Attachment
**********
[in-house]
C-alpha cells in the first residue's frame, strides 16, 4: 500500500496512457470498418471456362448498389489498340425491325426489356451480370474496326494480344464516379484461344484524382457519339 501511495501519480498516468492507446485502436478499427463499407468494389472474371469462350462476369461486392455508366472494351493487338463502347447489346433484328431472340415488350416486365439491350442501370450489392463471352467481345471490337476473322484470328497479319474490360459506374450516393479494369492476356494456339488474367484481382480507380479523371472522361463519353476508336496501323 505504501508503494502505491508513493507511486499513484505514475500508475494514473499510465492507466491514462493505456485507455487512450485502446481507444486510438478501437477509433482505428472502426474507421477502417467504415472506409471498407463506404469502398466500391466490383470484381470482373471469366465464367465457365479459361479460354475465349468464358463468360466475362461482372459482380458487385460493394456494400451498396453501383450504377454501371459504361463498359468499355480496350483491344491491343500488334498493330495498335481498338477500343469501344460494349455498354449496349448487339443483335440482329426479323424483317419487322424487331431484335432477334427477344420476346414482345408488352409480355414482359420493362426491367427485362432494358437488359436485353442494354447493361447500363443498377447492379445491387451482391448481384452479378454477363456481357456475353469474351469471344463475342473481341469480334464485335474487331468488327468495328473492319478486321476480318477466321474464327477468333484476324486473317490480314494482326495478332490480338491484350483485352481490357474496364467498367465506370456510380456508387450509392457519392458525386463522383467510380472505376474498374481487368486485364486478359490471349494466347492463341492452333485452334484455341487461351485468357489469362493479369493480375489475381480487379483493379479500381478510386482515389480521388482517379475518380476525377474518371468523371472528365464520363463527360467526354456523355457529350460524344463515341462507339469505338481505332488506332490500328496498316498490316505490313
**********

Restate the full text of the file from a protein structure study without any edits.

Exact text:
[in-house]
C-alpha cells in the first residue's frame, strides 16, 4: 500500500496512457470498418471456362448498389489498340425491325426489356451480370474496326494480344464516379484461344484524382457519339 501511495501519480498516468492507446485502436478499427463499407468494389472474371469462350462476369461486392455508366472494351493487338463502347447489346433484328431472340415488350416486365439491350442501370450489392463471352467481345471490337476473322484470328497479319474490360459506374450516393479494369492476356494456339488474367484481382480507380479523371472522361463519353476508336496501323 505504501508503494502505491508513493507511486499513484505514475500508475494514473499510465492507466491514462493505456485507455487512450485502446481507444486510438478501437477509433482505428472502426474507421477502417467504415472506409471498407463506404469502398466500391466490383470484381470482373471469366465464367465457365479459361479460354475465349468464358463468360466475362461482372459482380458487385460493394456494400451498396453501383450504377454501371459504361463498359468499355480496350483491344491491343500488334498493330495498335481498338477500343469501344460494349455498354449496349448487339443483335440482329426479323424483317419487322424487331431484335432477334427477344420476346414482345408488352409480355414482359420493362426491367427485362432494358437488359436485353442494354447493361447500363443498377447492379445491387451482391448481384452479378454477363456481357456475353469474351469471344463475342473481341469480334464485335474487331468488327468495328473492319478486321476480318477466321474464327477468333484476324486473317490480314494482326495478332490480338491484350483485352481490357474496364467498367465506370456510380456508387450509392457519392458525386463522383467510380472505376474498374481487368486485364486478359490471349494466347492463341492452333485452334484455341487461351485468357489469362493479369493480375489475381480487379483493379479500381478510386482515389480521388482517379475518380476525377474518371468523371472528365464520363463527360467526354456523355457529350460524344463515341462507339469505338481505332488506332490500328496498316498490316505490313